And, then, an elephant one, which is actually a Pajama Set.



One with race cars when race cars were the rage with Og

A green one, with a Cat, which was part of his Pine Tree Costume.


A grey one for the little girl, with a similar Cat.


And a very jolly Holiday one with a merry bird.




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Wednesday, October 3, 2012

Sewing: The Canada Dress



Of late, I've been making clothes for my daughter as needed, trying to incorporate her ideas. One of her ideas at end of summer was a "Canada Dress" which will be red and white with the Canadian flag appliqued on the chest.

Since it will be getting colder over the next few months,  she also requested tights to go with the dress.

Her choice of fabric was fleece and flannel for warmth. But, I didn't have white flannel, but plenty of white stretch knit T-shirt fabric.

I didn't use any pattern, as usual. Just measured her and cut the bodice based off another dress she has. I liked the ruffled collar/neckline and the bell sleeves with a gentle flare.

She did the Canada flag - white fabric, plus red strips sewed on by hand; then, fabric marker to trace and color in a maple leaf we found in our yard. I sewed this flag on to the dress.



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Tuesday, September 11, 2012

Sewing: Wrap-around Double-tie Sarong-style Thai Pants


About 8 years ago was the first time I wore genuine Thai pants - at least it came from Thailand - and loved the pattern very much even if it doesn't flatter my frame much despite deftly wrapping the lower body in elegant fabric.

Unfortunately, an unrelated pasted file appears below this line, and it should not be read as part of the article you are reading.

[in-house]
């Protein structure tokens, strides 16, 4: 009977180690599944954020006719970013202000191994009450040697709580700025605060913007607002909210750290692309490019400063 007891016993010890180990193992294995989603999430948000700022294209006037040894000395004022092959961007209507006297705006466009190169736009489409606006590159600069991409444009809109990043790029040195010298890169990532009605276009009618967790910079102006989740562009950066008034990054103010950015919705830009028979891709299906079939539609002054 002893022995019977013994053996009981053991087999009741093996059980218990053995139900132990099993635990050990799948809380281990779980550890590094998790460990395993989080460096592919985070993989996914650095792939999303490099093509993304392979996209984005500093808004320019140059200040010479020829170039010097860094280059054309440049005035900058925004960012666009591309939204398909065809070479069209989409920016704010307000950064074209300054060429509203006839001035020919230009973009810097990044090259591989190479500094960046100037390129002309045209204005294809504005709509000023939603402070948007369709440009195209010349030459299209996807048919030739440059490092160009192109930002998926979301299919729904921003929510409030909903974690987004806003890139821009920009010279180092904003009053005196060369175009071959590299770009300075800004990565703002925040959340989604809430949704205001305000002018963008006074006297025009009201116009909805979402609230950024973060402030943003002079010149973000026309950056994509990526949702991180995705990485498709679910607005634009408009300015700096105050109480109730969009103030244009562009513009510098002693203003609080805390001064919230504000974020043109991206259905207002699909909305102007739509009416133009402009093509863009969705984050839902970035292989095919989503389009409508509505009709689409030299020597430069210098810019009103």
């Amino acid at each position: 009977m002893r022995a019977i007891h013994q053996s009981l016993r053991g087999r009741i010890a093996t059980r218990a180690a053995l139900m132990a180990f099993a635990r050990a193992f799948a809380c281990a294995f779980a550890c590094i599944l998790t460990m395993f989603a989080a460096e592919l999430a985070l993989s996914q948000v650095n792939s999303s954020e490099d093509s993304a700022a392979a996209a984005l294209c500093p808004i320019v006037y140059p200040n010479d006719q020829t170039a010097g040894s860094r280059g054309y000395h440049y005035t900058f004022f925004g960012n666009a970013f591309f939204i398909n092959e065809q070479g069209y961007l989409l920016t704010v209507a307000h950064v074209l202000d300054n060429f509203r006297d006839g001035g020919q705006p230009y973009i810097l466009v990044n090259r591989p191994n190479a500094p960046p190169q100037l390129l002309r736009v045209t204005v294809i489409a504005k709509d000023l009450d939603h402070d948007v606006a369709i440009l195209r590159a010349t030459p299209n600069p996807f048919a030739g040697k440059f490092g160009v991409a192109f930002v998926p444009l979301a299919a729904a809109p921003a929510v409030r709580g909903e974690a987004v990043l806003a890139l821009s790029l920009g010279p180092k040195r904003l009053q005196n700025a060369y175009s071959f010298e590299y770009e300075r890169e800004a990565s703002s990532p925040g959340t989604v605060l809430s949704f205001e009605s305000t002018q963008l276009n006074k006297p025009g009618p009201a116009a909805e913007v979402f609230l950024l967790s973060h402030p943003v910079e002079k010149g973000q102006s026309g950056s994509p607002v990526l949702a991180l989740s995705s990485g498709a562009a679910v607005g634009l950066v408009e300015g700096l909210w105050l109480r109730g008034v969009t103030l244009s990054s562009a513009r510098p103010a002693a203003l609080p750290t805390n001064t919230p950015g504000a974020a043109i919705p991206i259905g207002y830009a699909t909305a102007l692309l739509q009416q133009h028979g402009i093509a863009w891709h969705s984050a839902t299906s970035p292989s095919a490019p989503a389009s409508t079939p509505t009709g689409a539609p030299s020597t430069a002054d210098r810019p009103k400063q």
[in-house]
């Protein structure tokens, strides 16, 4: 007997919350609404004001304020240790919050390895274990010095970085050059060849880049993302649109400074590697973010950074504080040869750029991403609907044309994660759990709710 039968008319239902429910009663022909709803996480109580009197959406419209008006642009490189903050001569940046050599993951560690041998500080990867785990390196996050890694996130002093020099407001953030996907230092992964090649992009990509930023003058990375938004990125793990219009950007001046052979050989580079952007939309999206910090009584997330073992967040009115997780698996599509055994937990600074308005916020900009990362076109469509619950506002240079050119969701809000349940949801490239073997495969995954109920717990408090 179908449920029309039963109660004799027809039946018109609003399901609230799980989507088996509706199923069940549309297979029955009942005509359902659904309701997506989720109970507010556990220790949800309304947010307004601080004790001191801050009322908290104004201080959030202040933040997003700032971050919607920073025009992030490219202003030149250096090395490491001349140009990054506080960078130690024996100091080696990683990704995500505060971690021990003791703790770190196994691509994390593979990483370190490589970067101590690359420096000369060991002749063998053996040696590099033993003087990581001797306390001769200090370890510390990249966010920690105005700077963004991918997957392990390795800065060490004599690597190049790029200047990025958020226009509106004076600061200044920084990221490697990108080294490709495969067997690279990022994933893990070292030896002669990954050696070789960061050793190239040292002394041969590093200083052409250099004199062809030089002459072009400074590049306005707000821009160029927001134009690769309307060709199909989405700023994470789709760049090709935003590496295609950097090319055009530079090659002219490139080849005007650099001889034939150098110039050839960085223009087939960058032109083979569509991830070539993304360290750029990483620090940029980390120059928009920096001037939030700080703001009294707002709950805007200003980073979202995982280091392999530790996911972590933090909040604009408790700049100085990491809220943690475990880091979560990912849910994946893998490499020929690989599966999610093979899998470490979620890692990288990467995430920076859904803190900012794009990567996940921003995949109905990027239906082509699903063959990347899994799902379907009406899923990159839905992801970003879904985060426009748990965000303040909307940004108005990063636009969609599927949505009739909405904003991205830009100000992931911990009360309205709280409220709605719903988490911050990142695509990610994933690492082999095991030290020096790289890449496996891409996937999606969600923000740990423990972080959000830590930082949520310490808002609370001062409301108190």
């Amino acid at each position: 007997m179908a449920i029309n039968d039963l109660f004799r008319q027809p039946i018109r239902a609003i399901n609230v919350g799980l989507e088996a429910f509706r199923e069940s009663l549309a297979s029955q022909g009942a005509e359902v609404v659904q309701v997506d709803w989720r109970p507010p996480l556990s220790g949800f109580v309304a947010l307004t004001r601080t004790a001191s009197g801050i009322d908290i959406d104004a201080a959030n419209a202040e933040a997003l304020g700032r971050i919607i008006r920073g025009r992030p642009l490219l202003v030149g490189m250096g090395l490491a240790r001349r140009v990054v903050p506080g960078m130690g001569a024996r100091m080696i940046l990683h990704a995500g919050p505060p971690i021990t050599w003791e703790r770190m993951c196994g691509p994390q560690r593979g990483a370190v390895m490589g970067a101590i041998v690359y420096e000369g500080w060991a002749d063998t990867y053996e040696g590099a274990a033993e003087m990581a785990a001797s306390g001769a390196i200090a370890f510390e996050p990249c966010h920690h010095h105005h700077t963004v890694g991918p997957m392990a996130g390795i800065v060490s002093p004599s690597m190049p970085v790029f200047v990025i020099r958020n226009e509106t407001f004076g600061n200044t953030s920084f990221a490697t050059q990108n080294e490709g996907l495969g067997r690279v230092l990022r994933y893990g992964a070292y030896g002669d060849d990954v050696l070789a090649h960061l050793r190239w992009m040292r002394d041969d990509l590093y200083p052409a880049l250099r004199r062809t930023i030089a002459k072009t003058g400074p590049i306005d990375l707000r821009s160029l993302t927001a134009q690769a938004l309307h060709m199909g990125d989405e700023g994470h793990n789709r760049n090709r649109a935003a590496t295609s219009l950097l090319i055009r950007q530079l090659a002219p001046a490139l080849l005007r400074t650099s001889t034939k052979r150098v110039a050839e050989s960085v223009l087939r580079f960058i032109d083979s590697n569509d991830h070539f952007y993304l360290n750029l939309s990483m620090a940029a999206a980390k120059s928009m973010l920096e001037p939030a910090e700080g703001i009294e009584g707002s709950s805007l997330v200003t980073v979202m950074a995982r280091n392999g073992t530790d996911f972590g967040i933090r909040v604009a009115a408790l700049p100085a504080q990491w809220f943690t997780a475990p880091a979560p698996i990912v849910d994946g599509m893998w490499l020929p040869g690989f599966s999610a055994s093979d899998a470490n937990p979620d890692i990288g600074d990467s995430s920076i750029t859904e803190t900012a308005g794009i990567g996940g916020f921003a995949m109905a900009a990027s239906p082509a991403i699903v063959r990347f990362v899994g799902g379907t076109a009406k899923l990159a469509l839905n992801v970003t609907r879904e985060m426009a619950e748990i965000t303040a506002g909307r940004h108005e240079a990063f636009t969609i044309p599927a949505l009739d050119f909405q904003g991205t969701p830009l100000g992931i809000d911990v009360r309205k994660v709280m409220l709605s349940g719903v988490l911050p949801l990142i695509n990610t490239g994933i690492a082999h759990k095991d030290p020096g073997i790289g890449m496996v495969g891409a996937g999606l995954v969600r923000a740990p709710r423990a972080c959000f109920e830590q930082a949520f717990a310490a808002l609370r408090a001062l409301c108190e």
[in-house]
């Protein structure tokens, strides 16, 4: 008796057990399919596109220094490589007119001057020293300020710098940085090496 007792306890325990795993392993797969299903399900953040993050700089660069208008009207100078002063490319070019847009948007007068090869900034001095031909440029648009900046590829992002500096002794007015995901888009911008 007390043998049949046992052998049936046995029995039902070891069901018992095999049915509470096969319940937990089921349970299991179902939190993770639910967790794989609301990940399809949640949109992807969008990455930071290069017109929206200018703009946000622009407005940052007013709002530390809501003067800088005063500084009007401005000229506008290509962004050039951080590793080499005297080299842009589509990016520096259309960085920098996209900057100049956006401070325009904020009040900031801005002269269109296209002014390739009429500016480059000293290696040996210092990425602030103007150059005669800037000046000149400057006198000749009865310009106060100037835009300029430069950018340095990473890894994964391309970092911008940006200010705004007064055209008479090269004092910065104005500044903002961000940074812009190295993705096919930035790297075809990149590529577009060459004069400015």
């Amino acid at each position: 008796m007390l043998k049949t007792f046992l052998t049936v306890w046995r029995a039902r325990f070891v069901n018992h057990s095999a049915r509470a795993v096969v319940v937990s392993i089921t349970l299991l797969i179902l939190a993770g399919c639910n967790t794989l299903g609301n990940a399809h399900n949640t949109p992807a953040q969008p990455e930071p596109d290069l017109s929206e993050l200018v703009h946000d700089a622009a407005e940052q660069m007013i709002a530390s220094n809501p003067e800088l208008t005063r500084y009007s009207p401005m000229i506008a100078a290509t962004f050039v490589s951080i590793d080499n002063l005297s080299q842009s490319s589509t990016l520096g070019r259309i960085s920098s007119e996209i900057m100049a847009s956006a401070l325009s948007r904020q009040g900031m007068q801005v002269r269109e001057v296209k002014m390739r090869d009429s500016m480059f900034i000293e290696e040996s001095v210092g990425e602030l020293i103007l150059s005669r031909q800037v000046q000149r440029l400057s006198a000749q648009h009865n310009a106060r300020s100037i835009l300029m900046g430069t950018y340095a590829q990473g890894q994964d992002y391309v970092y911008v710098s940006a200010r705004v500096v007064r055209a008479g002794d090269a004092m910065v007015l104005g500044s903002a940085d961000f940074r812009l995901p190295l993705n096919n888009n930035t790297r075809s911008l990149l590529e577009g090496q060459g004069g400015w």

And since then, I've worn those pants only a few times a year, not because I don't like them, but because the style I was given is hard to put on - it is a double-tie wrap-around sarong-style pants. Ties are such that one fastens in the front and one ties in the back, and together they cover the legs in that elegant way that loose pantaloons tend to, but provide the elegance of a wrap-around.

Why not more often? Well, using the bathroom always turned out more of a challenge than I wanted it to be. Although that can be handled by smartly wrapping the front over the back and tying it in the back first, then tying up the front. And even then, the weather here is so cold that I have to wear leggings underneath and that poses a whole new level of challenge to use the bathroom.

However, I love the style as it is so simple to sew. So, this summer, I sewed one for my 7 year old. Only, rather than ties, I used hook-and-loop fasteners so she doesn't have to fumble with the ties.



And I got to recycle an old dupatta (shawl) that was part of a Salwar-Kameez outfit, that I wasn't using anymore.

It is not quite the loose pants with a tie that is popularly known as Thai Fisherman Pants, but a wrap-around one; but it was easy to sew with some reverse engineering to extract a reusable pattern.

And, the peasant tops she is sporting in the picture below is also recycled salwar, sewn a few summers ago.


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Monday, September 10, 2012

Snuff


Snuff
by Terry Pratchett


I admire Terry Pratchett not just for the side-splittingly funny story-telling he consistently offers but also for his thoughtful and deep social observations and commentaries.

While typically billed for Young Adult, I doubt if many of his books (Small Gods, Carpe Jugulum, Night Watch, Monstrous Regiment, The Truth, Thud!, Thief of Time, to name a few) would be fully appreciated by the tender minds as yet inexperienced and therefore potentially unaware of the significance and overtones of the narration.